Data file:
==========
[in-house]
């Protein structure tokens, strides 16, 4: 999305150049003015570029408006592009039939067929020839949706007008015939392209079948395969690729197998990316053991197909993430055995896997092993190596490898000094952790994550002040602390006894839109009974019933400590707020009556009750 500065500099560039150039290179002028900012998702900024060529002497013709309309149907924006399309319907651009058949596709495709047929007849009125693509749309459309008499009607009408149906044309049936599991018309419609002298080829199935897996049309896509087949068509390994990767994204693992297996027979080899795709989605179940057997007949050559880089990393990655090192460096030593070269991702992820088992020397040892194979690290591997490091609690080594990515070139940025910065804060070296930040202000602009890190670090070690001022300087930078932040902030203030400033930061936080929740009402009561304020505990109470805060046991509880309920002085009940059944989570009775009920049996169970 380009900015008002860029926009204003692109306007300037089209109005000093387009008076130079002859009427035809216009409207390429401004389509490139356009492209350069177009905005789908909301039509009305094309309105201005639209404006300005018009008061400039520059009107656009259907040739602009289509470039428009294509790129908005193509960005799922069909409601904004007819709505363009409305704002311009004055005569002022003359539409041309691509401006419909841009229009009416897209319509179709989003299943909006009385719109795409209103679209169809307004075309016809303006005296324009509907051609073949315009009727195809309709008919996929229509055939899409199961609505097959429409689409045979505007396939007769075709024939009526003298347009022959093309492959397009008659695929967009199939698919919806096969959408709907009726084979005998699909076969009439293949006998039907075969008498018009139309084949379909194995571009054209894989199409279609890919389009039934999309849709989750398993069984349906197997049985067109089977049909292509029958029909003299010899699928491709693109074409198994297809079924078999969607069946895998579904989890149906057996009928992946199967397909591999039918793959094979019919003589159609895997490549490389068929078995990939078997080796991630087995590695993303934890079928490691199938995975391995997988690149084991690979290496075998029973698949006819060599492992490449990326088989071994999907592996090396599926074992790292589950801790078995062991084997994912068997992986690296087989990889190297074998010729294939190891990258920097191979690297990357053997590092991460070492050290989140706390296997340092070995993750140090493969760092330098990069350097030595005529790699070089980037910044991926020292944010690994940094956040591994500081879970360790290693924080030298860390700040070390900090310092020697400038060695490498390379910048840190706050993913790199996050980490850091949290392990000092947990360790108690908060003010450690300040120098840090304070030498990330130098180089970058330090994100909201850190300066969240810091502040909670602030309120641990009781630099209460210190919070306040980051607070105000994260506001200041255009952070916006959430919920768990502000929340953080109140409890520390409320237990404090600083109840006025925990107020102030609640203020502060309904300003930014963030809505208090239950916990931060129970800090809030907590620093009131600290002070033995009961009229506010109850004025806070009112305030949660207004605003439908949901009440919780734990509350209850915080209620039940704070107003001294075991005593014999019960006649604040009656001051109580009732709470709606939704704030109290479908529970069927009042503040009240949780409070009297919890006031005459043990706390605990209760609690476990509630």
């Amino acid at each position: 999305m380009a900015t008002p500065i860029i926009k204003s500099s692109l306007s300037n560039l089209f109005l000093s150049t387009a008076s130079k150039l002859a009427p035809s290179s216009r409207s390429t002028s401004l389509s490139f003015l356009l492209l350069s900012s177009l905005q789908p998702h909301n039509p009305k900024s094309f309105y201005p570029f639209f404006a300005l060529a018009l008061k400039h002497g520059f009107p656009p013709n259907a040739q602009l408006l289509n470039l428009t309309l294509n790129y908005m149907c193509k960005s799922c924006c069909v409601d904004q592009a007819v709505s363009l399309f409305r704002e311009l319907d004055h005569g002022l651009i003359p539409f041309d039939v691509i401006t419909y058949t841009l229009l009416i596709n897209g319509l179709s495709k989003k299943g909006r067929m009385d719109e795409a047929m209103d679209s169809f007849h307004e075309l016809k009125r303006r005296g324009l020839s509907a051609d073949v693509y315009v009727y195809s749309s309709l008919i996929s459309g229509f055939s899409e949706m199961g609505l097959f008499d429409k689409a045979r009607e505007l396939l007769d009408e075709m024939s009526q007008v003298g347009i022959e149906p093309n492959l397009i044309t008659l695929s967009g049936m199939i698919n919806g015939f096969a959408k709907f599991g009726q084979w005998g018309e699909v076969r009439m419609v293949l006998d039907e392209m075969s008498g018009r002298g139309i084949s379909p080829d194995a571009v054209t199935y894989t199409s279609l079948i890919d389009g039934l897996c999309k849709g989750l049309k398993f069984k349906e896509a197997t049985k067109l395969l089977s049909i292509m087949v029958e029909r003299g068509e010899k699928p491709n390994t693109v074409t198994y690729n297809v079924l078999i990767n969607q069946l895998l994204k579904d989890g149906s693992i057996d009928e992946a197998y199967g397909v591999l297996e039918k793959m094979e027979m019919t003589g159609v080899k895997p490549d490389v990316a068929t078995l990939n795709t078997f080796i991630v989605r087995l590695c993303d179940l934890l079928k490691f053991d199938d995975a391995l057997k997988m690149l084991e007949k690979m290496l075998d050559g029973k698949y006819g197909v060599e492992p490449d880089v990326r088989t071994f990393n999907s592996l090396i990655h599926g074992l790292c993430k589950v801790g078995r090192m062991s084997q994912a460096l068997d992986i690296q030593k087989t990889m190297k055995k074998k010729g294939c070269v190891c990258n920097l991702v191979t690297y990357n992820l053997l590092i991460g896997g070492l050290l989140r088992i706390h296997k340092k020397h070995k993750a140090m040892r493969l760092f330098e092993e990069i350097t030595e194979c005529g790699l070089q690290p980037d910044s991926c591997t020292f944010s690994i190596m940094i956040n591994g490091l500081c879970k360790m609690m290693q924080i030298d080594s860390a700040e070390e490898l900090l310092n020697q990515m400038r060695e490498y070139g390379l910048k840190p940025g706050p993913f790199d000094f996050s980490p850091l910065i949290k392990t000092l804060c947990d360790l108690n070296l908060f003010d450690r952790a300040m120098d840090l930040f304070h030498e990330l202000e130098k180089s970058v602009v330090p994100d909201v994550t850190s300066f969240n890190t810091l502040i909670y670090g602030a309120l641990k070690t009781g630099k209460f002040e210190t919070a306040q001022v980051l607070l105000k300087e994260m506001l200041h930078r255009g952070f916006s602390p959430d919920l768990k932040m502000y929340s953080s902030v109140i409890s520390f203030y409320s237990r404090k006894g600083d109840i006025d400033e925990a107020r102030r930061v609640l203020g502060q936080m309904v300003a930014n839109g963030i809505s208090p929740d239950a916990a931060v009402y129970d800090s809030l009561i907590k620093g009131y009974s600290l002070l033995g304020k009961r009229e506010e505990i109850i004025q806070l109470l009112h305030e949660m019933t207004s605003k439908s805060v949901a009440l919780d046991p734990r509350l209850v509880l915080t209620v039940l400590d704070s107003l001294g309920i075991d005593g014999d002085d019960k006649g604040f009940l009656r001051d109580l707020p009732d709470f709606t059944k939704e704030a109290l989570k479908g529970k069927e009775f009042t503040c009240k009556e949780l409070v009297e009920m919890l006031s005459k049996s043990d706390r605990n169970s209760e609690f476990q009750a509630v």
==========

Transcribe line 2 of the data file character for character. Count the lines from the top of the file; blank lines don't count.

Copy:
């Protein structure tokens, strides 16, 4: 999305150049003015570029408006592009039939067929020839949706007008015939392209079948395969690729197998990316053991197909993430055995896997092993190596490898000094952790994550002040602390006894839109009974019933400590707020009556009750 500065500099560039150039290179002028900012998702900024060529002497013709309309149907924006399309319907651009058949596709495709047929007849009125693509749309459309008499009607009408149906044309049936599991018309419609002298080829199935897996049309896509087949068509390994990767994204693992297996027979080899795709989605179940057997007949050559880089990393990655090192460096030593070269991702992820088992020397040892194979690290591997490091609690080594990515070139940025910065804060070296930040202000602009890190670090070690001022300087930078932040902030203030400033930061936080929740009402009561304020505990109470805060046991509880309920002085009940059944989570009775009920049996169970 380009900015008002860029926009204003692109306007300037089209109005000093387009008076130079002859009427035809216009409207390429401004389509490139356009492209350069177009905005789908909301039509009305094309309105201005639209404006300005018009008061400039520059009107656009259907040739602009289509470039428009294509790129908005193509960005799922069909409601904004007819709505363009409305704002311009004055005569002022003359539409041309691509401006419909841009229009009416897209319509179709989003299943909006009385719109795409209103679209169809307004075309016809303006005296324009509907051609073949315009009727195809309709008919996929229509055939899409199961609505097959429409689409045979505007396939007769075709024939009526003298347009022959093309492959397009008659695929967009199939698919919806096969959408709907009726084979005998699909076969009439293949006998039907075969008498018009139309084949379909194995571009054209894989199409279609890919389009039934999309849709989750398993069984349906197997049985067109089977049909292509029958029909003299010899699928491709693109074409198994297809079924078999969607069946895998579904989890149906057996009928992946199967397909591999039918793959094979019919003589159609895997490549490389068929078995990939078997080796991630087995590695993303934890079928490691199938995975391995997988690149084991690979290496075998029973698949006819060599492992490449990326088989071994999907592996090396599926074992790292589950801790078995062991084997994912068997992986690296087989990889190297074998010729294939190891990258920097191979690297990357053997590092991460070492050290989140706390296997340092070995993750140090493969760092330098990069350097030595005529790699070089980037910044991926020292944010690994940094956040591994500081879970360790290693924080030298860390700040070390900090310092020697400038060695490498390379910048840190706050993913790199996050980490850091949290392990000092947990360790108690908060003010450690300040120098840090304070030498990330130098180089970058330090994100909201850190300066969240810091502040909670602030309120641990009781630099209460210190919070306040980051607070105000994260506001200041255009952070916006959430919920768990502000929340953080109140409890520390409320237990404090600083109840006025925990107020102030609640203020502060309904300003930014963030809505208090239950916990931060129970800090809030907590620093009131600290002070033995009961009229506010109850004025806070009112305030949660207004605003439908949901009440919780734990509350209850915080209620039940704070107003001294075991005593014999019960006649604040009656001051109580009732709470709606939704704030109290479908529970069927009042503040009240949780409070009297919890006031005459043990706390605990209760609690476990509630």